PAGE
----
The switch may be any type of switch that includes one or more snap lock mechanisms attached to a body of the switch. The switch may be, but is not limited to a rocker switch, a toggle switch, a rotary wheel switch, or a push switch. The electronic system may be any type of electronic system including, but not limited to a computer system, a printer, laboratory equipment, or audio equipment.

An advantage of the mounting system may include that a switch may be mounted to an opening in a thick wall panel while substantially inhibiting backout of the switch from the panel. The switch may be securely held to a panel or mounting structure by force between an engaging surface of the snap lock mechanism and a shoulder formed by an undercut portion in the panel or mounting structure.

Another advantage of the mounting system may be that channels in the opening that accept snap lock mechanisms may allow the remainder of the opening to more closely conform to a perimeter shape of a body of a switch. A close conformance between the perimeter of the switch body and the opening may inhibit movement of the switch during use of the switch. The close conformance may inhibit an actuator of a switch from being trapped beneath a cover attached to the mounting system during use. The close conformance between the perimeter of the switch body and the opening may also minimize stack up tolerance problems associated with positioning the switch within an electronic system.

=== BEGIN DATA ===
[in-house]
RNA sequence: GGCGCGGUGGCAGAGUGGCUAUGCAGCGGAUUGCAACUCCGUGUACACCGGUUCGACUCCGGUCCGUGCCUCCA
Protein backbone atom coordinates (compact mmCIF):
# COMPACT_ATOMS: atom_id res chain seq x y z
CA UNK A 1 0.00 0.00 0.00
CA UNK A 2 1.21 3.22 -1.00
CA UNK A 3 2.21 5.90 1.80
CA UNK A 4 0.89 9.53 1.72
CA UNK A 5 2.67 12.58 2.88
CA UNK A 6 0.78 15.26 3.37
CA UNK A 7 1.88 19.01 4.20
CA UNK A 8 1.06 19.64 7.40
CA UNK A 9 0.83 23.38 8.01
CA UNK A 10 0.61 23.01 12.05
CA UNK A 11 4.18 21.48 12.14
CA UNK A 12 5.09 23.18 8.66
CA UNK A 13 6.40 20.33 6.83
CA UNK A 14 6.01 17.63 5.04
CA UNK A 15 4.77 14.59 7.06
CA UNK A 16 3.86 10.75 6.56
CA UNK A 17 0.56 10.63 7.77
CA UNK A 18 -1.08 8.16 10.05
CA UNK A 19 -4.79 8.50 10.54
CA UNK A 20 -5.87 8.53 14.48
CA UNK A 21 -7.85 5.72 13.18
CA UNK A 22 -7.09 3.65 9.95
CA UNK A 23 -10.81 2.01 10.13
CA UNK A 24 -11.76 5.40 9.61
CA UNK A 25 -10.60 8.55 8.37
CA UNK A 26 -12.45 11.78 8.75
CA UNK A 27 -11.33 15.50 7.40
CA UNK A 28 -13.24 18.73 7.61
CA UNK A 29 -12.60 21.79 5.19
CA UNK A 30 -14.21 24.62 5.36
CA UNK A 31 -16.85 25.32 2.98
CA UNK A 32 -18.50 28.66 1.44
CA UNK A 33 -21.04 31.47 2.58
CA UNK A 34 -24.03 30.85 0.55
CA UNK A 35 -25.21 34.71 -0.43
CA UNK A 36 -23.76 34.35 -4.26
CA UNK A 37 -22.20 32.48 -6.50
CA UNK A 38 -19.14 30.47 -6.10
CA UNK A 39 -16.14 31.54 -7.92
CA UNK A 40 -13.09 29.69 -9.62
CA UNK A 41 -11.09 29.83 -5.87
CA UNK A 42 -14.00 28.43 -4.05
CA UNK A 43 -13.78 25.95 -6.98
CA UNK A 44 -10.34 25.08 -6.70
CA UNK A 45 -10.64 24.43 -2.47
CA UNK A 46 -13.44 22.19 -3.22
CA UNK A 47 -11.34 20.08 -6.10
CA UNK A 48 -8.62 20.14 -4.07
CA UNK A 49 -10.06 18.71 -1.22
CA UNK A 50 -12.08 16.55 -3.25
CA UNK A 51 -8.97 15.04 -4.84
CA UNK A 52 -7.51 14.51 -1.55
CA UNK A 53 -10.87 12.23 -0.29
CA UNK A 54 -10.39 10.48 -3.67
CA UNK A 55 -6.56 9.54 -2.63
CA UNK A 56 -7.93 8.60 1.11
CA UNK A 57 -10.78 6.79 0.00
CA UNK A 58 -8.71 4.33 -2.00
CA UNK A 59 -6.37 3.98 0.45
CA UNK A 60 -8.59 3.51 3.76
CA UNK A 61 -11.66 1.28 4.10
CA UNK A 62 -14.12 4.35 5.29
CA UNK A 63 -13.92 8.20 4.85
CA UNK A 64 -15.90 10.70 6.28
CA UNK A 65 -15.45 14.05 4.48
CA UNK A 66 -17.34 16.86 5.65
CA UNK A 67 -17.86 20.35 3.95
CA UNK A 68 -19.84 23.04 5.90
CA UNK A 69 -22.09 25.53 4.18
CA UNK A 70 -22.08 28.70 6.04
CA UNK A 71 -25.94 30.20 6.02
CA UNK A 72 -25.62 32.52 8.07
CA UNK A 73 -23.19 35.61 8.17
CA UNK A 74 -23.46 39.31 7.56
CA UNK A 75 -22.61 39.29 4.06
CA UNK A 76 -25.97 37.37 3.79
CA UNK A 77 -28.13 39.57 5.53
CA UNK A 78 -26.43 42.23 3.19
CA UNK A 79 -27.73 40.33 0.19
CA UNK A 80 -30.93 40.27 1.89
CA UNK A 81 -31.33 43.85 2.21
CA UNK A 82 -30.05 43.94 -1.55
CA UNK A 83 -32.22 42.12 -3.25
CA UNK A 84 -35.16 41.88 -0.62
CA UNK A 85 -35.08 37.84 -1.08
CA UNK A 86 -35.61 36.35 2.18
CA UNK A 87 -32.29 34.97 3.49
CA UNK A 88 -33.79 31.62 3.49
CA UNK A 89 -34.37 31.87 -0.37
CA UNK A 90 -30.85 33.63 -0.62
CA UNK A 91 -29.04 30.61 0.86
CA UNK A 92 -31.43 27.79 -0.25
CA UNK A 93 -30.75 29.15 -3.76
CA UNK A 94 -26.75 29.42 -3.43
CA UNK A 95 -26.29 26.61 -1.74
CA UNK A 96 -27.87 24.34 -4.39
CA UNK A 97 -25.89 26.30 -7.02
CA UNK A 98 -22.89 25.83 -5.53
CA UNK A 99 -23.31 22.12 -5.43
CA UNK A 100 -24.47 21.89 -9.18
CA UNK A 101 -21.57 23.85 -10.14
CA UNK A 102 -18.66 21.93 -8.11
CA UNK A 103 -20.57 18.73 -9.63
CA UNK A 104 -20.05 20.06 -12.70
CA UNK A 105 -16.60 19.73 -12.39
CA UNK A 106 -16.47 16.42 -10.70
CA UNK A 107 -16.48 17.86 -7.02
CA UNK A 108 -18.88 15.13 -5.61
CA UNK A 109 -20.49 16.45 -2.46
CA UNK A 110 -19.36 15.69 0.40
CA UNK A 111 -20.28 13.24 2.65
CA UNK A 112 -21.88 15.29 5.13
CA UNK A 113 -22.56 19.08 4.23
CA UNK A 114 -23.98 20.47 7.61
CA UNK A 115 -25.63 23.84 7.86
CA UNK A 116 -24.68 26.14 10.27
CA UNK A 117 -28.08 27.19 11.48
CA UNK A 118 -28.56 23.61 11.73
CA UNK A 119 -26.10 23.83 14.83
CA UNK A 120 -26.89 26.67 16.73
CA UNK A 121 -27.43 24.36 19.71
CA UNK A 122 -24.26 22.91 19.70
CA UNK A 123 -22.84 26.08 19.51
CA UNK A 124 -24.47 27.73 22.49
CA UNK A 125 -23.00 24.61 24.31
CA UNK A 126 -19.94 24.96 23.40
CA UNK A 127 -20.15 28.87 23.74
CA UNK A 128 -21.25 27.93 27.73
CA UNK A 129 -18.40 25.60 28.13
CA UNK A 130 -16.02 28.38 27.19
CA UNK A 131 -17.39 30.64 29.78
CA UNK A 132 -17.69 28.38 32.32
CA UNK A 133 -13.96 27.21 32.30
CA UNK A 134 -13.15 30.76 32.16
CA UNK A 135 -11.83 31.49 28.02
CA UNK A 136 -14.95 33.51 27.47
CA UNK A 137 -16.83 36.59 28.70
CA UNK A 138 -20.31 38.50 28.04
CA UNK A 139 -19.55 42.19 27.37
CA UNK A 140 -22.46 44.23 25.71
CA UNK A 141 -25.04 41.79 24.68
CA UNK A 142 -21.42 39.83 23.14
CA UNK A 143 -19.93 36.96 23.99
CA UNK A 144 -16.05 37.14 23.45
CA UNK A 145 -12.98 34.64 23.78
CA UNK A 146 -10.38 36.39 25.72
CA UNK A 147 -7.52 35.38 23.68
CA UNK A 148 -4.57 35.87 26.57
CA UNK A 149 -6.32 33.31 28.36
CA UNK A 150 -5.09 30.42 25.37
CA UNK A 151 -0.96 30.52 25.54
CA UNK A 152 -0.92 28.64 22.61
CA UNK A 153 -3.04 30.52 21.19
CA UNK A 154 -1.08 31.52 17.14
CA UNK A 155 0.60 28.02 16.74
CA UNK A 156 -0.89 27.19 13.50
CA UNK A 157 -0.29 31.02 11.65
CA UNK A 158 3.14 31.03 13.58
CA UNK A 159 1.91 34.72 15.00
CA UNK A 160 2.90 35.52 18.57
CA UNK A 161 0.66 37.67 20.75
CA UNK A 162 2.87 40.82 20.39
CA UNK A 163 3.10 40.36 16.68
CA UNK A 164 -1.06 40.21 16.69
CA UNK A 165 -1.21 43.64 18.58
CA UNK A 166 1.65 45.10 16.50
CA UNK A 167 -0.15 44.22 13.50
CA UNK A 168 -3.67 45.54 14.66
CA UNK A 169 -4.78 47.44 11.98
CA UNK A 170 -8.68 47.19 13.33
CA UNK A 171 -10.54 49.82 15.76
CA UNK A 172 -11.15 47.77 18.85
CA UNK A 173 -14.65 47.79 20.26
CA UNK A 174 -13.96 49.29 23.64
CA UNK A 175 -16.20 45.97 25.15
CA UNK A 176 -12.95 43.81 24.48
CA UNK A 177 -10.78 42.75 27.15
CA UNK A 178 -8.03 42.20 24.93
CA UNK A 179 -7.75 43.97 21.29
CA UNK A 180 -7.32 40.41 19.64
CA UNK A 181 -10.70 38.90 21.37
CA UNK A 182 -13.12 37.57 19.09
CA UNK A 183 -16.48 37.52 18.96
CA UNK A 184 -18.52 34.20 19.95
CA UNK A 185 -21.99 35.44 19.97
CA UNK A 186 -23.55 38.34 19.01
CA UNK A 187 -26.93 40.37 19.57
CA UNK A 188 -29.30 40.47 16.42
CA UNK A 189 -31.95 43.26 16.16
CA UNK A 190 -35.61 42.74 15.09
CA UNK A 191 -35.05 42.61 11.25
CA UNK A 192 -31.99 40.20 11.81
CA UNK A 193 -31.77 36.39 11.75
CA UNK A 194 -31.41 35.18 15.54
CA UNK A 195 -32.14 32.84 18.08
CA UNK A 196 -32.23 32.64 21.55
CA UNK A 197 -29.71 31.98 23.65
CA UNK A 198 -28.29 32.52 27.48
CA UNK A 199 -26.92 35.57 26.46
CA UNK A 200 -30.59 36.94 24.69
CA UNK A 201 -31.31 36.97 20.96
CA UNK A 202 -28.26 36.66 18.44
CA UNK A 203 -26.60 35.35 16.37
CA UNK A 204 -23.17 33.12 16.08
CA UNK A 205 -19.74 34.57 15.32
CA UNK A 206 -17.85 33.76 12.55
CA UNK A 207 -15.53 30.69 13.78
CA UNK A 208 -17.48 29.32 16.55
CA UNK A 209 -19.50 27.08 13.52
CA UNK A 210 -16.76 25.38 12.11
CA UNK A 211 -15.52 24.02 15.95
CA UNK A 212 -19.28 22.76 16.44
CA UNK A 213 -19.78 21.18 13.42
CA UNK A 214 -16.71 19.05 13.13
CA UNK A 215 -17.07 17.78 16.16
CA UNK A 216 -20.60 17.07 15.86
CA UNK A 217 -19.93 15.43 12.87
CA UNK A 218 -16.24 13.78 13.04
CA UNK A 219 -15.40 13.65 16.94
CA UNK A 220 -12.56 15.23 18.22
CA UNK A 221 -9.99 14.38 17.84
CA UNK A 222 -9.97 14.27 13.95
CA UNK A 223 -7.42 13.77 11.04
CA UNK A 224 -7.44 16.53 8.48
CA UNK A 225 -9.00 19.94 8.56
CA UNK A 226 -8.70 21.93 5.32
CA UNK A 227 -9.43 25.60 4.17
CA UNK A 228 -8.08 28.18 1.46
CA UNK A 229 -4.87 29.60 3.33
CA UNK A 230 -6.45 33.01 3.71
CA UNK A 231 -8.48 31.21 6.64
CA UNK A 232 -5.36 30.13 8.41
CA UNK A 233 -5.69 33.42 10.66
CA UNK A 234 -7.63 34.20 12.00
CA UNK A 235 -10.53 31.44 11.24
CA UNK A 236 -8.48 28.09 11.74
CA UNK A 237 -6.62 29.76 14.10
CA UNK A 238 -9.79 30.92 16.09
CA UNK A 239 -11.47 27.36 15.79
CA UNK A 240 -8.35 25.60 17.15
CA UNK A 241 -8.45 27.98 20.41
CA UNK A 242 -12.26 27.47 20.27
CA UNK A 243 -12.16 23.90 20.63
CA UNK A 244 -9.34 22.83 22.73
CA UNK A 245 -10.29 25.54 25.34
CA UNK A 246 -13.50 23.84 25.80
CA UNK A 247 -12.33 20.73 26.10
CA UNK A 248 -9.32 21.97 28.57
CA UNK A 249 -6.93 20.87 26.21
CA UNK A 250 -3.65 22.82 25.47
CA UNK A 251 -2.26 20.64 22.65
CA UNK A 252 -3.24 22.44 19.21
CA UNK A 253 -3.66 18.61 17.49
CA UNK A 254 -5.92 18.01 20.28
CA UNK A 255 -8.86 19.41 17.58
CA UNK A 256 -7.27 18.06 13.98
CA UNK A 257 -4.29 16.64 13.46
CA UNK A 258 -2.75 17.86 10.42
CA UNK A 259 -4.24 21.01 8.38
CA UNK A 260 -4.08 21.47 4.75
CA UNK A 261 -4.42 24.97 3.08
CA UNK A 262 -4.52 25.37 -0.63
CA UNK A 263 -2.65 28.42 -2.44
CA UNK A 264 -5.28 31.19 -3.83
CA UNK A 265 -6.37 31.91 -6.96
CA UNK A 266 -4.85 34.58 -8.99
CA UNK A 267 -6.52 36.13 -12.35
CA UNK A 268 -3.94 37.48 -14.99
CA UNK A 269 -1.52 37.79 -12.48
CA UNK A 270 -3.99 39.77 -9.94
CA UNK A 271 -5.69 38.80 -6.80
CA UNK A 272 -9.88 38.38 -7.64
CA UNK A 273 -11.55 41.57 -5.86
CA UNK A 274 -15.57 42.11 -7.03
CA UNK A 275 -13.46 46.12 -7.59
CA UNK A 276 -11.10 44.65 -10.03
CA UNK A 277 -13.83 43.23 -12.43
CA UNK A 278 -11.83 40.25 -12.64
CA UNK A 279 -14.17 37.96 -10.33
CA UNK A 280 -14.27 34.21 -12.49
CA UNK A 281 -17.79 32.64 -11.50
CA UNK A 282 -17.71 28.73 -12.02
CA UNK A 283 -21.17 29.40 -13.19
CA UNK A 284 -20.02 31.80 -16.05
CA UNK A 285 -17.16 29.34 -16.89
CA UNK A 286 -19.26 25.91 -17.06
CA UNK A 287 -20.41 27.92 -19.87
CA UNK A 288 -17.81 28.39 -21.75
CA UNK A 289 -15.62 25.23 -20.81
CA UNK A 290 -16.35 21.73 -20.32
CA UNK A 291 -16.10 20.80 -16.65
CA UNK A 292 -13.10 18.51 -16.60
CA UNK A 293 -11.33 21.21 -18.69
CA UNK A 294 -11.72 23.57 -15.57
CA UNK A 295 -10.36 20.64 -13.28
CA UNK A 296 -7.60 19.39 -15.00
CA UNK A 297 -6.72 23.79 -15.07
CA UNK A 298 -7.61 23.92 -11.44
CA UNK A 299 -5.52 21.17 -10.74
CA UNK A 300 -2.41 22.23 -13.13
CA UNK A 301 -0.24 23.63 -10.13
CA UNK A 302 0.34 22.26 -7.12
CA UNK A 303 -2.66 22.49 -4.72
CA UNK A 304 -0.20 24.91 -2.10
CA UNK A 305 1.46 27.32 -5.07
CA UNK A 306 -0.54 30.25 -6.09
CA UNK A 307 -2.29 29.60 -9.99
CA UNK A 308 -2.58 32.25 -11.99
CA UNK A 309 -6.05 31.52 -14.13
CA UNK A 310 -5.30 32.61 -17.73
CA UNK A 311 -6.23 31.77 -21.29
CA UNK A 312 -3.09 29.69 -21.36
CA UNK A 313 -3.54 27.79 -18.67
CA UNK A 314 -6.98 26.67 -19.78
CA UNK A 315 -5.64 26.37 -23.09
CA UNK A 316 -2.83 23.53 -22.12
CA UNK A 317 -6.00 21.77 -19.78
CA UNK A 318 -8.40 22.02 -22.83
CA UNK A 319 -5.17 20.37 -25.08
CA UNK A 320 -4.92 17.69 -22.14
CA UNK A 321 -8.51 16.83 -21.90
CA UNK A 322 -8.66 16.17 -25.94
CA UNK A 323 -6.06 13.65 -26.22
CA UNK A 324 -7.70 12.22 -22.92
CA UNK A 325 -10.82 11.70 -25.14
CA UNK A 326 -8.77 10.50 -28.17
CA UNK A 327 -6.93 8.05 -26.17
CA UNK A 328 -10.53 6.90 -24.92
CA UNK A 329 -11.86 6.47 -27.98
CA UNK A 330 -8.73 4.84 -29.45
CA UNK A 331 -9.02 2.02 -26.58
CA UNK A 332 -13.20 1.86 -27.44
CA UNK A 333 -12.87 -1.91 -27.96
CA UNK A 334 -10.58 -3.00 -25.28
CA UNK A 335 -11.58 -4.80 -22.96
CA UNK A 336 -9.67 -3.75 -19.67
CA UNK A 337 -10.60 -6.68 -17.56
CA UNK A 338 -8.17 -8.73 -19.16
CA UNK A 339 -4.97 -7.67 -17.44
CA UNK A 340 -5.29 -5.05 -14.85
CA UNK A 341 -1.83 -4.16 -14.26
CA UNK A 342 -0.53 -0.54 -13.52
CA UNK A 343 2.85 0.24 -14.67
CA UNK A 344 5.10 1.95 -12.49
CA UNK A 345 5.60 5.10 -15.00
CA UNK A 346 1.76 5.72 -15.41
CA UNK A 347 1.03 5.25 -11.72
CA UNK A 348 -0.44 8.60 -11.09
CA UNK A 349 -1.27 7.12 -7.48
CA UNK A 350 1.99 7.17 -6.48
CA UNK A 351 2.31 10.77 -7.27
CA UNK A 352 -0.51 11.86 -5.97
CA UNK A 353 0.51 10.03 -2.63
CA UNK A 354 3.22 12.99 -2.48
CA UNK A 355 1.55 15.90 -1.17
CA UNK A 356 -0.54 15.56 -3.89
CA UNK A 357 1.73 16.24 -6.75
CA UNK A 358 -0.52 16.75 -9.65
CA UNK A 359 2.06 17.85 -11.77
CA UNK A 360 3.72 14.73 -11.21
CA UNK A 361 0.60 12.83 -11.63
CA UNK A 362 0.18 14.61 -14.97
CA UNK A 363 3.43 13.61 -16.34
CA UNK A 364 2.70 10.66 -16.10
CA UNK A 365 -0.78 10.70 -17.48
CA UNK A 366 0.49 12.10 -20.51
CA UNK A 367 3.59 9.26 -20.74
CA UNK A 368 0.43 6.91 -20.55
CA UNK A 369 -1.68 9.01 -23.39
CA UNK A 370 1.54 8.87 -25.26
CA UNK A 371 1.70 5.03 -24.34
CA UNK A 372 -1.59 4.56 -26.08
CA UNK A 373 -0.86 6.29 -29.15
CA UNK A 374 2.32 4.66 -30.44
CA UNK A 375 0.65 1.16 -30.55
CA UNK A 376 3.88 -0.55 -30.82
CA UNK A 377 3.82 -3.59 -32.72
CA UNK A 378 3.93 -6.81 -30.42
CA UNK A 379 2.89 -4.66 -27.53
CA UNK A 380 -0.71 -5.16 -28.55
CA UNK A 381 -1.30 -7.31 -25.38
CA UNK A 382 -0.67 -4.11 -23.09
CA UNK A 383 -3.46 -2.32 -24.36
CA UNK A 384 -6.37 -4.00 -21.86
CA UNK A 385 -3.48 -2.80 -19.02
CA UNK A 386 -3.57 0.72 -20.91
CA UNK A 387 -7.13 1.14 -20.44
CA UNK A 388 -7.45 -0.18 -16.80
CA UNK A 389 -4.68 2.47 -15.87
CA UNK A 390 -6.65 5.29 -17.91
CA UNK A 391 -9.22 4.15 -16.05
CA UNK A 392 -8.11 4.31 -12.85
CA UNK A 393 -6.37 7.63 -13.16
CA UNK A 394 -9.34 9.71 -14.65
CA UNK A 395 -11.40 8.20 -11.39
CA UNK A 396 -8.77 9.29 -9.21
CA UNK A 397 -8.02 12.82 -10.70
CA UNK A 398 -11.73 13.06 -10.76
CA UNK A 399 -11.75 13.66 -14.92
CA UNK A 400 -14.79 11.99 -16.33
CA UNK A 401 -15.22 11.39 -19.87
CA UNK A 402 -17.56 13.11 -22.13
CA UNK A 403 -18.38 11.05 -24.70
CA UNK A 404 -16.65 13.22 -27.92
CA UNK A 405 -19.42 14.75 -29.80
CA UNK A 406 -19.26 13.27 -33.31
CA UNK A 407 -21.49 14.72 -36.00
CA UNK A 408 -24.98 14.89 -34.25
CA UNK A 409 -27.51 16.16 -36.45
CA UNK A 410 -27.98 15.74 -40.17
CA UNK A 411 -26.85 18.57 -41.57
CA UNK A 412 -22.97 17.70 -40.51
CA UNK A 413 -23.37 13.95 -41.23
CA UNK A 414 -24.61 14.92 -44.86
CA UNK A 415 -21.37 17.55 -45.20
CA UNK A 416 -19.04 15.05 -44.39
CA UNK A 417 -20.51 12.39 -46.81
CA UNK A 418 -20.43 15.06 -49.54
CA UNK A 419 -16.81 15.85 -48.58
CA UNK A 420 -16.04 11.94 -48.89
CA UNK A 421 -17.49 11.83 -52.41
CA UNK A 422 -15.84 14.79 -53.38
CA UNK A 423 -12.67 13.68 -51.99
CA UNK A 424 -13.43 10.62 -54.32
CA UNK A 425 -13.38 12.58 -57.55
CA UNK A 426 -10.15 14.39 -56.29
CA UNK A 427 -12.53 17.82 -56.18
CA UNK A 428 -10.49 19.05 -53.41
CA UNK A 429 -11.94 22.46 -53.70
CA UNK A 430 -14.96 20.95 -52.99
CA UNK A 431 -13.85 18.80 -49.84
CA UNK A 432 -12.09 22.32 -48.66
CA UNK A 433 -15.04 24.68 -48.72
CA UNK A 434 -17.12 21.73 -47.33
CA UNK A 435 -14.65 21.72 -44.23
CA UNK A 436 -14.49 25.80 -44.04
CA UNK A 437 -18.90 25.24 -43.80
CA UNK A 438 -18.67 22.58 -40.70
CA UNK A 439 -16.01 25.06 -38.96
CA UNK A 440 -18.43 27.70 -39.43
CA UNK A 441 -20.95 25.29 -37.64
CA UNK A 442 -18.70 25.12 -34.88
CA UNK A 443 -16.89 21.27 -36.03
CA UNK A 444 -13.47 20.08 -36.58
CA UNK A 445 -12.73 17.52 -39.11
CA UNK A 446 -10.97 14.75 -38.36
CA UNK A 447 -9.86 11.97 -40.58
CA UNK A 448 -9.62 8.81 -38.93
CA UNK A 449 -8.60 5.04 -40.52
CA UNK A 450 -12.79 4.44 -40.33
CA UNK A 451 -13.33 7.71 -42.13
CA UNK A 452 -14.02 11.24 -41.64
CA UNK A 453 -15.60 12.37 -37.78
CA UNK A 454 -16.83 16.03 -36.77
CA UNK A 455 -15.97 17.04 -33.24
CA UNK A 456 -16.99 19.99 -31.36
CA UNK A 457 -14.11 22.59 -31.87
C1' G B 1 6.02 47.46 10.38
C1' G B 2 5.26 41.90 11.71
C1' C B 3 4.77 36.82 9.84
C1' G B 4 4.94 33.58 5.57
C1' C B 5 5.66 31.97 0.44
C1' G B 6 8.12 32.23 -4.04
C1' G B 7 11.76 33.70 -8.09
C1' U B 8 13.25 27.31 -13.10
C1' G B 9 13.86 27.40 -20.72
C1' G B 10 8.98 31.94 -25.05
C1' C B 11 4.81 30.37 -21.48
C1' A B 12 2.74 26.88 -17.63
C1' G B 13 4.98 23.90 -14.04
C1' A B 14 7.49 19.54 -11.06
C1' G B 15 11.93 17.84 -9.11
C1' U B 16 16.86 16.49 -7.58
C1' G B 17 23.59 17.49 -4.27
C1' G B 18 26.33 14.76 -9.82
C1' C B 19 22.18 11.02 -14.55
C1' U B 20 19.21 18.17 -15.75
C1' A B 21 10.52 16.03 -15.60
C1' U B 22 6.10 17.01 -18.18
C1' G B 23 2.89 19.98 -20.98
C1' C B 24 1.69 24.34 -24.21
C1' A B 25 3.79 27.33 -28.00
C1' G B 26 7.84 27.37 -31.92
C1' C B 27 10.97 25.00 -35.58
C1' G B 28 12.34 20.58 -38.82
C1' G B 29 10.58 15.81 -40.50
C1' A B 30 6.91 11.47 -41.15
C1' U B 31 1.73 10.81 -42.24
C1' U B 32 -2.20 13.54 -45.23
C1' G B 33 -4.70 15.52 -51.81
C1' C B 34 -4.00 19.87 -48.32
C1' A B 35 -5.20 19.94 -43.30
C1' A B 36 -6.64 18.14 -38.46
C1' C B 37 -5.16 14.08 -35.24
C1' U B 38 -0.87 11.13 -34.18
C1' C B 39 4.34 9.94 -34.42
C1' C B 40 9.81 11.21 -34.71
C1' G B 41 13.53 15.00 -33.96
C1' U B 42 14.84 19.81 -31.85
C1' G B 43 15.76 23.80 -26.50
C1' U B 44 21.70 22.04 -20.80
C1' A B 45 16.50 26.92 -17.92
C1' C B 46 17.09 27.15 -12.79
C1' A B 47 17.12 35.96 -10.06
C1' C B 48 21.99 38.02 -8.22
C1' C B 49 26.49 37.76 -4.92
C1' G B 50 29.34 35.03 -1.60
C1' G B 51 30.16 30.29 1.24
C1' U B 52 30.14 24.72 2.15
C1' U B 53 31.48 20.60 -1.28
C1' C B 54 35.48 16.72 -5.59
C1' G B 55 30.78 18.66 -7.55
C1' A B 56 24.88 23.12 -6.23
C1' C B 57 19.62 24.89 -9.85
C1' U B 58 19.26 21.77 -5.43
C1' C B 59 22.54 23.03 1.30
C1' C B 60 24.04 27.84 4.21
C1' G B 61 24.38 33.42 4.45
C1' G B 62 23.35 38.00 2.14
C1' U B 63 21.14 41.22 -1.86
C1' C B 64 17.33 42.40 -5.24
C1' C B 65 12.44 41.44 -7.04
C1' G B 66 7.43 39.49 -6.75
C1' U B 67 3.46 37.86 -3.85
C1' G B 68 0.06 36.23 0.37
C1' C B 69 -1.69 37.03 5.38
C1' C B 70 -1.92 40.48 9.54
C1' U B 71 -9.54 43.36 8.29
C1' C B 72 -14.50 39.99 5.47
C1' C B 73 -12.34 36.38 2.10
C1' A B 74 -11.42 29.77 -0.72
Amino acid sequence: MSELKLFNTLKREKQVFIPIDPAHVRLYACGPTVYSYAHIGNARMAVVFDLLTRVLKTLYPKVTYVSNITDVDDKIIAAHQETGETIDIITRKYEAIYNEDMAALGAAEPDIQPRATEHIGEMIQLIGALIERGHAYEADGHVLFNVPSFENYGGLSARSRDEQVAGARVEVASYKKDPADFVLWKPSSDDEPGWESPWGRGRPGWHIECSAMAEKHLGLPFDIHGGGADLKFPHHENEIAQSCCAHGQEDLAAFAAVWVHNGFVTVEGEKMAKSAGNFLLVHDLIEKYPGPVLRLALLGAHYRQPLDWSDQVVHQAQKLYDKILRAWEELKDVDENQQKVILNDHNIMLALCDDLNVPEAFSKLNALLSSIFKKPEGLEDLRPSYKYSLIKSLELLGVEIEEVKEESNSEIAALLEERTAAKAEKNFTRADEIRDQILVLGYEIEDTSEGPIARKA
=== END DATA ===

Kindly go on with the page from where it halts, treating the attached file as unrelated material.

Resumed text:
Yet a further advantage of the mounting system for the switch may be that the mounting system may not require separate component fasteners, such as screws, in addition to the snap lock mechanism or mechanisms. In certain embodiments, separate component fasteners may be used in addition to a snap lock mechanism or mechanisms. Further advantages of the mounting system may include that the system is sturdy, durable, light weight, simple, safe, efficient, versatile, ecologically compatible, energy conserving and reliable; yet is inexpensive and easy to manufacture, install, maintain and use.

BRIEF DESCRIPTION OF THE DRAWINGS

FIG. 1 is a partial perspective view of an opening in a panel together with a switch that may be inserted into the opening;

FIG. 2 is a partial perspective view of a front surface of an opening in a mounting structure together with a switch that may be inserted into the opening;

FIG. 3 is a partial perspective view of a back surface of an opening in a mounting structure;

FIG. 4 is a cross sectional view of an opening in a mounting structure taken substantially along plane 44 of FIG. 2;

FIG. 5 is a perspective view of an electronic system with a mounted switch; and

FIG. 6 is a perspective view of a partially assembled enclosure panel for the electronic system shown in FIG. 5.